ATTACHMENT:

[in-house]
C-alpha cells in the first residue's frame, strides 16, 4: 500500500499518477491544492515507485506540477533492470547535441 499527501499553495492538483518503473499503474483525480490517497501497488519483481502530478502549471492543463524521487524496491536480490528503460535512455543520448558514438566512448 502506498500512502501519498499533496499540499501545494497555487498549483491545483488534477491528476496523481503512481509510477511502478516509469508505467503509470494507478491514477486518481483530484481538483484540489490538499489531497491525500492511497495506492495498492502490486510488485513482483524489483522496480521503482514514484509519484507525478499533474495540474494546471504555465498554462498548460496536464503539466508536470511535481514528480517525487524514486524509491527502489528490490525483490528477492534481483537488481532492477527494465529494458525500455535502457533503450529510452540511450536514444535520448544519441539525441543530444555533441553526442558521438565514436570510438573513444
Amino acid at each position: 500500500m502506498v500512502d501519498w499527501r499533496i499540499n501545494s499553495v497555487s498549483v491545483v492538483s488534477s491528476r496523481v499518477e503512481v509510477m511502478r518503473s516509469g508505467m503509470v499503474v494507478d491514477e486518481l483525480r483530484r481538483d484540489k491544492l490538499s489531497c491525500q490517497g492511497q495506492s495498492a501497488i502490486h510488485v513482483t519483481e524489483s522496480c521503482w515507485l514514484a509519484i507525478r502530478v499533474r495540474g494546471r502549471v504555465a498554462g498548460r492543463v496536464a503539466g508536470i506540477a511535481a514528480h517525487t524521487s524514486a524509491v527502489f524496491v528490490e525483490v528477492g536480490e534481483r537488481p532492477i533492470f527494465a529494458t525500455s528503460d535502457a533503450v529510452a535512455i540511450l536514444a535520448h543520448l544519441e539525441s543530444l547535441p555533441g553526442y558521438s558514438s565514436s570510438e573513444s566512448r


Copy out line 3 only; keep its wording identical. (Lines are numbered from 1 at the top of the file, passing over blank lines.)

Amino acid at each position: 500500500m502506498v500512502d501519498w499527501r499533496i499540499n501545494s499553495v497555487s498549483v491545483v492538483s488534477s491528476r496523481v499518477e503512481v509510477m511502478r518503473s516509469g508505467m503509470v499503474v494507478d491514477e486518481l483525480r483530484r481538483d484540489k491544492l490538499s489531497c491525500q490517497g492511497q495506492s495498492a501497488i502490486h510488485v513482483t519483481e524489483s522496480c521503482w515507485l514514484a509519484i507525478r502530478v499533474r495540474g494546471r502549471v504555465a498554462g498548460r492543463v496536464a503539466g508536470i506540477a511535481a514528480h517525487t524521487s524514486a524509491v527502489f524496491v528490490e525483490v528477492g536480490e534481483r537488481p532492477i533492470f527494465a529494458t525500455s528503460d535502457a533503450v529510452a535512455i540511450l536514444a535520448h543520448l544519441e539525441s543530444l547535441p555533441g553526442y558521438s558514438s565514436s570510438e573513444s566512448r